Mr Sexwale once escaped from police by throwing a grenade through the front window of a vehicle in which he was being transported. He remains adept at slipping out of awkward situations. After a press conference in Johannesburg yesterday, he was interviewed by a reporter from Irish radio. Would he as, a former freedom fighter, recommend the IRA to lay down their arms and negotiate with the British? 'I cannot pontificate for the people of Ireland,'he said. 'The people of Ireland must look at the mechanics of the political position in their own country.'.
UGLY rumours and urban myths breed like mosquitoes. An obscure ANC official suggested, in jest, that a swimming-pool tax would be the best way to redistribute wealth in the new South Africa.
Many whites now assume this is official ANC policy. Another persistent tale has a black couple knocking on the door of a posh house in the white suburbs and announcing that they plan to move in 'after the election'.
A newspaper cartoon strip 'Madam and Eve' (about the relationship between black maid and white madam) developed this story. 'What do you think of the decor?' asks one black house- hunter to another, as Madam looks on aghast. 'A little too kitsch if you ask me . . . Oh no] They've only got two bathrooms]' In the last frame, Madam has collapsed into a comfy chair. 'At least they liked the chandelier,' says Eve, bringing a soothing cup of tea. 'One more word,' says Madam, 'and you're fired.'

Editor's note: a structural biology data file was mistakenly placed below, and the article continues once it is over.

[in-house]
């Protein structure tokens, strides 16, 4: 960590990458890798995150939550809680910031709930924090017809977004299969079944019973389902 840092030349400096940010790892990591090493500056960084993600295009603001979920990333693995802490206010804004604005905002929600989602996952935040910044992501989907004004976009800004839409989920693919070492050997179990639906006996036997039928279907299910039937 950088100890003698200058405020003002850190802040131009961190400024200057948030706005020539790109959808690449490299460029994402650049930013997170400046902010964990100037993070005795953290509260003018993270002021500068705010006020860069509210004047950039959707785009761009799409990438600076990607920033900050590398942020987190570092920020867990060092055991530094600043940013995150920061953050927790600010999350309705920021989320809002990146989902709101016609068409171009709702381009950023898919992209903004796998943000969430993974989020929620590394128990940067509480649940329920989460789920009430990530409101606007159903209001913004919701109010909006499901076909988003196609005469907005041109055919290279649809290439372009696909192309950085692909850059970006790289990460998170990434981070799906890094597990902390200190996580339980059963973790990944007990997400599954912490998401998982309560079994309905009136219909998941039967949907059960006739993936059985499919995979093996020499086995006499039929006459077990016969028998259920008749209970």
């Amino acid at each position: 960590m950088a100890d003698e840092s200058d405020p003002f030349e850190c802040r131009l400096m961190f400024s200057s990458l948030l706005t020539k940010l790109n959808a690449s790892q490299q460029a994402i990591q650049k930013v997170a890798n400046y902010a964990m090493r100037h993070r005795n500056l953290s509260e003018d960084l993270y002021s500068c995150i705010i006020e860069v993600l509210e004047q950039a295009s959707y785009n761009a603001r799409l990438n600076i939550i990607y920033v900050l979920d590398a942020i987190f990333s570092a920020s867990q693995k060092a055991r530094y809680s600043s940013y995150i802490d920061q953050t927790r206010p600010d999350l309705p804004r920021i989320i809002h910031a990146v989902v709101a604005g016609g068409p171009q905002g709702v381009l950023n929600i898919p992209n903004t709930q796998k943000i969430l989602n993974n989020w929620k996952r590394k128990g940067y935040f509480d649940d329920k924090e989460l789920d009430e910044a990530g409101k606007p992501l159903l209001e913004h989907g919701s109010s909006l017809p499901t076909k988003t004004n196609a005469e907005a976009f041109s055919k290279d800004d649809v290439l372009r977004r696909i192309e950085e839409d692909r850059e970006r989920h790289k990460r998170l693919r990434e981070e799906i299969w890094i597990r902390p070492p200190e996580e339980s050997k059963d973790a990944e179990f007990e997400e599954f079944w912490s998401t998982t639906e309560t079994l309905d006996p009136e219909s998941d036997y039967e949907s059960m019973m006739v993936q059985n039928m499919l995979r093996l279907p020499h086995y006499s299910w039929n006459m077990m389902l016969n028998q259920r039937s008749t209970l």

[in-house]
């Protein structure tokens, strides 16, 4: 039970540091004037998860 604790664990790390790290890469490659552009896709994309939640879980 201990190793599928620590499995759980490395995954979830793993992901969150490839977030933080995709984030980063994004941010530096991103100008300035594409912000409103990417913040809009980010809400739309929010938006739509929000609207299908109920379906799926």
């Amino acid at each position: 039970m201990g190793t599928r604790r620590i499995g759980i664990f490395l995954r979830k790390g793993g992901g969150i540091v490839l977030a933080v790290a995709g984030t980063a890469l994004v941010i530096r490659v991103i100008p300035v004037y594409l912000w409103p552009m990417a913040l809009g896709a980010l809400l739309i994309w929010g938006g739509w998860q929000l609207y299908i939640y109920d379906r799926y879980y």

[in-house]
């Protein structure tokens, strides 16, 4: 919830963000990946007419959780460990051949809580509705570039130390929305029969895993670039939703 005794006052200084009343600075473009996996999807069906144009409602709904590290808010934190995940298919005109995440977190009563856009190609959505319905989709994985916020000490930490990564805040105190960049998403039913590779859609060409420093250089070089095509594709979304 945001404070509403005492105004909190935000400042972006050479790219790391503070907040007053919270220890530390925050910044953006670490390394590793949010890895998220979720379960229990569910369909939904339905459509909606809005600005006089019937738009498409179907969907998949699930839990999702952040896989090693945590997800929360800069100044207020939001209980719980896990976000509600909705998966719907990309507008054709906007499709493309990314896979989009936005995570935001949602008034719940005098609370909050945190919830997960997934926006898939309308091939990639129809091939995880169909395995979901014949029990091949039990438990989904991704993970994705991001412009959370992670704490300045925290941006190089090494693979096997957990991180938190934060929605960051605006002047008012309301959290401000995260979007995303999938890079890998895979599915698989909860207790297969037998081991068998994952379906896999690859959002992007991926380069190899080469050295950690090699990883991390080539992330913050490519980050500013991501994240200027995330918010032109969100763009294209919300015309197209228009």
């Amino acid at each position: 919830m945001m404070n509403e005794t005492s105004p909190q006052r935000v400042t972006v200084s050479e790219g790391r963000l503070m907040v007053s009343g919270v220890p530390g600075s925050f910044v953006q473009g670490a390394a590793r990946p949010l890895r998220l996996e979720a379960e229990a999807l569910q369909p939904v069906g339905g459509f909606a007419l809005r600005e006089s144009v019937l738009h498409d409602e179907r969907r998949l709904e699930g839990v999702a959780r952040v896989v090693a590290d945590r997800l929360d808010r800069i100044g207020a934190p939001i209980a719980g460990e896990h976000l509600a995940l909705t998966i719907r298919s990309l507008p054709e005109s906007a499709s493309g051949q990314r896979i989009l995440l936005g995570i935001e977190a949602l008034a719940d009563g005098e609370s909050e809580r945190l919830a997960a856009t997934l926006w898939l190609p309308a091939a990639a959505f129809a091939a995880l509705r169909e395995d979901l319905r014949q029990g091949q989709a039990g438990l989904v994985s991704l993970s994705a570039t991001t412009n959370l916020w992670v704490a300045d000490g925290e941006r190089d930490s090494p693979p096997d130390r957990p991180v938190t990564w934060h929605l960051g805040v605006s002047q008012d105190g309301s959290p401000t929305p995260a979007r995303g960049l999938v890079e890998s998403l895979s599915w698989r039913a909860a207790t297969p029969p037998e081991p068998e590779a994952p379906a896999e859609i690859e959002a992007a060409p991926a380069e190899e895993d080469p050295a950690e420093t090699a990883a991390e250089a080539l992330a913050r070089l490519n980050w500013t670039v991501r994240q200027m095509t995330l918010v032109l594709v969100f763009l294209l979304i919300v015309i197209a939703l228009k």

GOOD news for those South African whites who believe the election is a Communist conspiracy. The Workers' International to Build the Fourth International held a campaign rally in Mitchell's Plain, near Cape Town, this week. Apart from the media, only two people showed up. Both were members of the Workers' International etc, etc, executive committee. One made a speech to the other, blaming the poor attendance on the 'collapse of socialism in Europe'.
AT an ANC and Communist Party (SACP) rock concert, at which the refreshments were supplied by an American soft-drinks company, the announcer led a litany of cheers. 'Viva ANC, viva]' he shouted. 'Viva SACP, viva] Viva slain SACP leader comrade Chris Hani, viva] Viva comrade President Nelson Mandela, viva]' After several dozen more vivas, he added as a happy afterthought: 'Viva Coca-Cola, viva]'
PROFOUND political analysis is not dead in South Africa. The right-wing Citizen summed up the election yesterday: 'The future will depend on the percentage of votes each party receives.'